British and American banking in historical perspective: beware of false precedents
- Executive summary
- US Banking
- British Banking
- Further reading
- About the authors
- Related papers
- The behaviour of banks is believed to have contributed to the global financial crisis of 2007-08.
- Government intervention is considered necessary to re-regulate banking activity.
- UK government policy in this area appears to be in the process of emulating aspects of past US policy, notably the split between investment and retail banking.
- The European Union is to set up an expert commission to study the separation of investment and retail banking.
- Though there are similarities between UK and US banking there are also enormous differences.
- British banking history as well as US banking history should be considered when making policy for the UK banking sector.
The ideal banking system is one that is both stable and competitive. If that is achieved financial crises are avoided, savers receive satisfactory rates of interest, and borrowers obtain the funds they require on the terms and conditions they want. Such an ideal is probably unobtainable and no degree of intervention by governments can make it happen. Successful banking involves a constant compromise between the opposing needs of savers and borrowers. Savers want low risk products that can be instantly converted into cash but yield a high rate of return. Borrowers want banks to lend them money for long periods at low rates of interest and accept a high degree of risk that a default may occur. A balance must always be struck between the two, while also generating sufficient income for banks to cover their costs, and make a profit. These principles apply to all banks at all times in all countries but can be achieved in many different ways. At no time in any country has the perfect solution been found. Even if it was temporarily achieved it would be unlikely to last long since banking must continuously evolve to meet the changing needs of society and economy.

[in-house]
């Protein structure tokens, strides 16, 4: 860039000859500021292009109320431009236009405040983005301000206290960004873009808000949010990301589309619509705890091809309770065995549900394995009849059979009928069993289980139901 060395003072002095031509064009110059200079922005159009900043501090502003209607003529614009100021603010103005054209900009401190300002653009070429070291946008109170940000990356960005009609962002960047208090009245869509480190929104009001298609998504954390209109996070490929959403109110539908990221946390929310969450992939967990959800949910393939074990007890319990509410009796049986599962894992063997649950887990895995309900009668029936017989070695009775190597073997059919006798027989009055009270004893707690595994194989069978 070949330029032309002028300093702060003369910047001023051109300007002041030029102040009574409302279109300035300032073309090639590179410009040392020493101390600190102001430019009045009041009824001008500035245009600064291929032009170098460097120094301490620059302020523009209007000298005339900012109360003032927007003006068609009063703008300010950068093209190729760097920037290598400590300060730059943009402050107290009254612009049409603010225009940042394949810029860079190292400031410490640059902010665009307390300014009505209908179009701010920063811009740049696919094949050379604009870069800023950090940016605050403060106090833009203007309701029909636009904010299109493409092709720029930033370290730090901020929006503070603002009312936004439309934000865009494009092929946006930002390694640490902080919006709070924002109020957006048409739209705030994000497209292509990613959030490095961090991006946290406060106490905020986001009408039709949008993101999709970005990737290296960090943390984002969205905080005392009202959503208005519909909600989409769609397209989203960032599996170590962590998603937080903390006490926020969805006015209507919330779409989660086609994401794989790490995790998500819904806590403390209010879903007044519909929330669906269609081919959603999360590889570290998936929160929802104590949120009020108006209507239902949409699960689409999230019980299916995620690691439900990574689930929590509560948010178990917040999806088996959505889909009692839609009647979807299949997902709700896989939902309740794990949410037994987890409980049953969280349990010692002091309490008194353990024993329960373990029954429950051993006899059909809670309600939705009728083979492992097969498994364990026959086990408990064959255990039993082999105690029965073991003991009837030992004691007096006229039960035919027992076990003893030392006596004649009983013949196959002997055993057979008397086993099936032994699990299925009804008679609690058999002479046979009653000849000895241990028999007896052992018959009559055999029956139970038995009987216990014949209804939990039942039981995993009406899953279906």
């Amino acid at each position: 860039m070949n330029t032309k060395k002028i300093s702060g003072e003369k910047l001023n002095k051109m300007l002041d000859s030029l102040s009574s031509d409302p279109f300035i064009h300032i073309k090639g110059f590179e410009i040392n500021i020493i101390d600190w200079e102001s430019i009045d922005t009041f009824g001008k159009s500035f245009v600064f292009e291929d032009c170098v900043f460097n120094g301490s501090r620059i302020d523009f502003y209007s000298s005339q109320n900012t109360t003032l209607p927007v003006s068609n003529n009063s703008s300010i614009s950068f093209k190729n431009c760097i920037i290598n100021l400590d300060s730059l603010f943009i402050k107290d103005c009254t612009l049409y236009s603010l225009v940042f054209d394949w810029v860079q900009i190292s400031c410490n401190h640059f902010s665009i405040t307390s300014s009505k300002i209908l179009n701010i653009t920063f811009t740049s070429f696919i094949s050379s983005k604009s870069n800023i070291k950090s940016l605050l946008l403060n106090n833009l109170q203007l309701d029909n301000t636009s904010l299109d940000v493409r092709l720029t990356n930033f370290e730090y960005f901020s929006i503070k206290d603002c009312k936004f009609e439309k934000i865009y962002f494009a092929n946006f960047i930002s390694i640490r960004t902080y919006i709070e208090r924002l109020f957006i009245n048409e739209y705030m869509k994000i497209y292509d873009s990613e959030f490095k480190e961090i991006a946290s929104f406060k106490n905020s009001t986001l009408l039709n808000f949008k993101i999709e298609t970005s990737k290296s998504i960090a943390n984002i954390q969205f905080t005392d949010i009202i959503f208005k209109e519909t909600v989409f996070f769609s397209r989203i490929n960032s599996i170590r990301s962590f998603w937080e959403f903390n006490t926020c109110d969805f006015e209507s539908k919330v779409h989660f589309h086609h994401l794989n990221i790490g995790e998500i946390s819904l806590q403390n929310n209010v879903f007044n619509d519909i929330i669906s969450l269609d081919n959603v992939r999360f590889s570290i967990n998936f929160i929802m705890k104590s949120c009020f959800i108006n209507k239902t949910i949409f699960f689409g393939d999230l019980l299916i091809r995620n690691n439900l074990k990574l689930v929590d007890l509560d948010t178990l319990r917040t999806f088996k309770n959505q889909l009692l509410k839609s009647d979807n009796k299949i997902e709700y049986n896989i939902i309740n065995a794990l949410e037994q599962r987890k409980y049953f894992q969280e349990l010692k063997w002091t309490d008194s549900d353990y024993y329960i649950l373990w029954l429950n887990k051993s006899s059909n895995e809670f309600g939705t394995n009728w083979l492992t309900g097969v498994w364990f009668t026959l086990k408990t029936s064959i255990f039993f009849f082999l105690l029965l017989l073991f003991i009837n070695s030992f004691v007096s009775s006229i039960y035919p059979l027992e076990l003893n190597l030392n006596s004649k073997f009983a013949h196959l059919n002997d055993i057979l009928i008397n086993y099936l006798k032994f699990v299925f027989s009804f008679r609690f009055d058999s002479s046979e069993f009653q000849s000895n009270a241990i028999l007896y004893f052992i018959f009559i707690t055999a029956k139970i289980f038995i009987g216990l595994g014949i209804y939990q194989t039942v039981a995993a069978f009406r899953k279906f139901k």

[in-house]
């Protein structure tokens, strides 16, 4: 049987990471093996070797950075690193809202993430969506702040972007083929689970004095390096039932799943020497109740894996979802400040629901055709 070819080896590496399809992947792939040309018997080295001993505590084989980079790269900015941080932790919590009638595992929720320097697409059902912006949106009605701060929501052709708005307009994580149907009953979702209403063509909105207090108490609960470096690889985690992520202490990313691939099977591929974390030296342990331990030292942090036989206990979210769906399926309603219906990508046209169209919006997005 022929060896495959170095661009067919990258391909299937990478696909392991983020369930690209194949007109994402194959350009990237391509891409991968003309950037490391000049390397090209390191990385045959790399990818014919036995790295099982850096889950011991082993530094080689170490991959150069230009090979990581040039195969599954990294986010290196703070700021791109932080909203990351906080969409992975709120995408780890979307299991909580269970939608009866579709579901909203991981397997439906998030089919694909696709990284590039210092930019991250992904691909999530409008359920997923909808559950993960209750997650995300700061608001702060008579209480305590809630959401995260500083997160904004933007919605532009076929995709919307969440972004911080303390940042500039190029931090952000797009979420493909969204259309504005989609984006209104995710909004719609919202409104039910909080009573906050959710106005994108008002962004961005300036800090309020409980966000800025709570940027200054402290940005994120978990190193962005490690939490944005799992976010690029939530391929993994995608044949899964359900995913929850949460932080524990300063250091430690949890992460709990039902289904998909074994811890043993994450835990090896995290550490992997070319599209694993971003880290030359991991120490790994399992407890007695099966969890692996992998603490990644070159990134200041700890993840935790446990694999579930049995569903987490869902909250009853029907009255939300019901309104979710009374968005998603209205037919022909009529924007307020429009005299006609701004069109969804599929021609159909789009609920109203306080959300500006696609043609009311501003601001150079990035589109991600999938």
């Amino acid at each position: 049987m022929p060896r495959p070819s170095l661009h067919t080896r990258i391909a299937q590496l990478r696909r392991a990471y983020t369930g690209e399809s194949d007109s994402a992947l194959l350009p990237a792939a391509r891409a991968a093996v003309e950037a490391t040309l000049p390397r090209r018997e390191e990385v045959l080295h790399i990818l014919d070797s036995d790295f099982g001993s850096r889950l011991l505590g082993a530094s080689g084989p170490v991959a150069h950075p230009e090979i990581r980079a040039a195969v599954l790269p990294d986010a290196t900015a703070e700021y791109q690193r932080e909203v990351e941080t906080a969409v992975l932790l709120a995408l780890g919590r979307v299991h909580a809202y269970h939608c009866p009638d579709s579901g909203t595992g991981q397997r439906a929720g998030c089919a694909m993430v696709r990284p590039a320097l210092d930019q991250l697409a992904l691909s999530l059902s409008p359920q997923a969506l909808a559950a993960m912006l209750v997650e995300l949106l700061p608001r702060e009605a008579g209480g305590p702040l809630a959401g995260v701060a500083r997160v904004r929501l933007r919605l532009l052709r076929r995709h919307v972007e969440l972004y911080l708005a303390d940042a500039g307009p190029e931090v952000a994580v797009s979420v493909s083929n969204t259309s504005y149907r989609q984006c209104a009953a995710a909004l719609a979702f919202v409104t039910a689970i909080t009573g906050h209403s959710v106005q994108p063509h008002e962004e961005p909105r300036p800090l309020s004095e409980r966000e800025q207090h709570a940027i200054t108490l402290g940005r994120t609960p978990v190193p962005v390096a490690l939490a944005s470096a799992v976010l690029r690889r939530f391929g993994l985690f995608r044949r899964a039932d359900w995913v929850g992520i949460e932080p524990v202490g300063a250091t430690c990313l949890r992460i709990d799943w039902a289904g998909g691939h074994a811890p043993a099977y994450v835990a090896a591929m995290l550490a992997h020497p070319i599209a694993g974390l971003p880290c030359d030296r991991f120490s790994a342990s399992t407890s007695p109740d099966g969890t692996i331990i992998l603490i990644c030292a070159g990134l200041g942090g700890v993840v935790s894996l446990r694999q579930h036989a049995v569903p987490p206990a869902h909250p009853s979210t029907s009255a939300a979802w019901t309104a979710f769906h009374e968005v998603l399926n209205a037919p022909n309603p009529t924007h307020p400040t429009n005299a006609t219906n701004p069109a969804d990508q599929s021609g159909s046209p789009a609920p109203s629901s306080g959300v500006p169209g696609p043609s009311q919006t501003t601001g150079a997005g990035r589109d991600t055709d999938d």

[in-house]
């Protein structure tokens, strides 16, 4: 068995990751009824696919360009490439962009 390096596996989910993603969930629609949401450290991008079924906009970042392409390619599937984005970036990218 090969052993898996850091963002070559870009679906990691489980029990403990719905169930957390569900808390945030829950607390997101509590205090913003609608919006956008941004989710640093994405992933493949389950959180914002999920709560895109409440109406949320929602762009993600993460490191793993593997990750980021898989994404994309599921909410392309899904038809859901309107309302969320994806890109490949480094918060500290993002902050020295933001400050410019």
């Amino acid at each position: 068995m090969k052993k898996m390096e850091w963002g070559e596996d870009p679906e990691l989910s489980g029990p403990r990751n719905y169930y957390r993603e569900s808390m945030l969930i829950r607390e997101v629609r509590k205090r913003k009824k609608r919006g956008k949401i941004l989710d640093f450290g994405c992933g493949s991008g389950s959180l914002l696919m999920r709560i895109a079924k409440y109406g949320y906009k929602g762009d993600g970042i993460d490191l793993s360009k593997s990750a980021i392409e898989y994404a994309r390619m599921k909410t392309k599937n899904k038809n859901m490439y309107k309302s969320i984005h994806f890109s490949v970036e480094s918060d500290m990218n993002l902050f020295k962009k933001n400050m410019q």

The greater complexity of modern life puts greater and greater demands on the banking system to provide payment systems, savings products and credit facilities. An integrated global economy dominated by multinational corporations creates very different requirements for banks compared to a world in which business was conducted by a vast number of individual enterprises on a more local basis. Banks have been widely blamed for precipitating the GFC because of their reckless lending and financial innovation driven by the bonus culture that prevailed at the time. As the epicentre of that crisis was the USA it is experience there that has commanded worldwide attention. It is solutions proposed by the US government that attract global interest and possible emulation. For that there exists the precedent of what took place in the USA in the early 1930s in the wake of the Wall Street Crash. In the aftermath of that financial crisis the US government intervened both to stop the daily collapse of individual banks and to restructure the banking system so as to reduce the risks being run. That was then followed by a long period of banking stability in the USA. But does that US precedent provide a valid guide to what should be done in the UK today?